The sun was rising in the distance. Beyond our neighbor’s house across the street, through the tree branches, we watched the morning sky light up with orange. It…was…beautiful.

And it was a beautiful moment for me, friends. I put my hand on Grace’s back and stood there an extra minute. I was heartened that my 6-year-old daughter recognized something special in that sunrise—in nature. I was heartened that nature moved her, and that she wanted me to experience it too.

For sure, nature is real. We can trust in the earth, and what the earth gives us.

Sunrise 1-16-18

You know, I took a picture of that moment. Of the sunrise, of my daughter there. I wanted to remember it. And you know what else? I almost shared it on Facebook—almost.

I reconsidered, friends. And I changed my mind.

Everyone uses their social media in the way that makes the best sense for them. There’s no “one size fits all”—and I don’t mean to seem “holier than thou.” I do what I do simply because it feels right to me—on my Facebook, which I check in with fairly regularly; and Instagram, which I don’t; and LinkedIn and Twitter, which I update every now and then, mainly for my writing.

(By the way, has anyone ever used Google+? What is Google+?) 😉

The reason I didn’t share that picture? It was too real, friends. It was too real.

My daughter had something she wanted to show me. That moment was just for us. The earth offered it up, and we were lucky enough to be there, to take it in together.

We know we’re experiencing something real when we have to catch our breath. When we are so moved by the emotion of the moment. The joy, the gratitude, the feeling that life is beautiful.

Real life, I mean.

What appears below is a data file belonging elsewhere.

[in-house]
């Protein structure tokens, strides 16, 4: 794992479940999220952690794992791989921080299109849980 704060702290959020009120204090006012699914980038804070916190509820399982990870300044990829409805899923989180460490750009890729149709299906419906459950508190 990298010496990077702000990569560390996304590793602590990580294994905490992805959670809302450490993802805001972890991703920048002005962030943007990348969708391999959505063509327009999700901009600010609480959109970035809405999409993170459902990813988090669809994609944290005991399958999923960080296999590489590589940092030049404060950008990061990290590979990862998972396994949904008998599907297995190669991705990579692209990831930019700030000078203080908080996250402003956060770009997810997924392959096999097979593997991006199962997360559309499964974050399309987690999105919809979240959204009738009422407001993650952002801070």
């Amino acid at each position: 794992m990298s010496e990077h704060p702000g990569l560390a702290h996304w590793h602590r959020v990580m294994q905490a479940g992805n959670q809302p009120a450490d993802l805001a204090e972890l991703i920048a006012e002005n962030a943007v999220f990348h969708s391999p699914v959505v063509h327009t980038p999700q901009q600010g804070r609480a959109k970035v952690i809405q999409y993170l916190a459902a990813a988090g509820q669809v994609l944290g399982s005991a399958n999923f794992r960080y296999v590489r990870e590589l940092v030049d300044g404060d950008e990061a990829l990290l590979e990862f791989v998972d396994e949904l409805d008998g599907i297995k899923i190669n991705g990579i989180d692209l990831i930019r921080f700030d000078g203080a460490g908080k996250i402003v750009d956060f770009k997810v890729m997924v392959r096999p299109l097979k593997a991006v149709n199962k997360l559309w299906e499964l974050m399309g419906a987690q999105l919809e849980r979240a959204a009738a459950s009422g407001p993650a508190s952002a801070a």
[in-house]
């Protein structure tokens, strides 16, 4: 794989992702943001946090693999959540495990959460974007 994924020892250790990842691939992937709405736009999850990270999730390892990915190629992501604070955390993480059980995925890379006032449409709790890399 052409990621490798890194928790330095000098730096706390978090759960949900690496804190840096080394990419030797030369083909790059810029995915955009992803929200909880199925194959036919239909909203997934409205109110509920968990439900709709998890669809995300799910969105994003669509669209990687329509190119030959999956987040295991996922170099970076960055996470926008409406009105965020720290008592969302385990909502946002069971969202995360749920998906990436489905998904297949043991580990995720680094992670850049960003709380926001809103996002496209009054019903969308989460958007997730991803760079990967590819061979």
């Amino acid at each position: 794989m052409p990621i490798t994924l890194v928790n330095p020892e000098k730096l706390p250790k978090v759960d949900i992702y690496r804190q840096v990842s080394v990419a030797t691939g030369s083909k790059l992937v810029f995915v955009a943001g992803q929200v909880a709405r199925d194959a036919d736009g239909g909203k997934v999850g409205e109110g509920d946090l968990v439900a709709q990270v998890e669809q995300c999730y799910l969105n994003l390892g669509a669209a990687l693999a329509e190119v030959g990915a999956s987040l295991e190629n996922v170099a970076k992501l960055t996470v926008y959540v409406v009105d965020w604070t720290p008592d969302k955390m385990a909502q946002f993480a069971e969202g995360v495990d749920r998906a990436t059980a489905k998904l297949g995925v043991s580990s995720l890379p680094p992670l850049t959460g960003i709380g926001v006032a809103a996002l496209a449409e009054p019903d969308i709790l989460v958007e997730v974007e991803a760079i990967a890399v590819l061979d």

The life that is happening right before your eyes. Your children reaching for you. The wind on your face. Someone you love knowing what to say.

What makes sense for me with living authentically in our made-for-Instagram world is sharing here and there. Others may keep it real through more wholehearted documentation. Still others may choose to stay off the grid completely. (We’ve gotta love the Ron Swansons among us. 😉 ) And of course, what feels right for us may evolve as we move from one season of life to another.

There’s so much to appreciate about social media. I love seeing pictures of college friends’ kiddos, some of whom I haven’t had the pleasure of meeting yet. I’d be wildly lost and uninformed if not for some local parent groups. And I’m so encouraged when someone reads something I wrote and lets me know it helped them somehow.

Yet…there may be some things to take care with. For example, I’d rather not partake in a for-profit’s stealth marketing (Museum of Ice Cream, are we talking about you?).

But that’s just me, in this season of my life.

How do you do you? How did you figure out what works for you?

Peace, friends.

Photo credit: Pixabay

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Like what you just read? Then check out Melissa Leddy’s newest short fiction e-book, “What Happens Next.” A story that’s heartfelt, relevant and can’t-put-it-down good.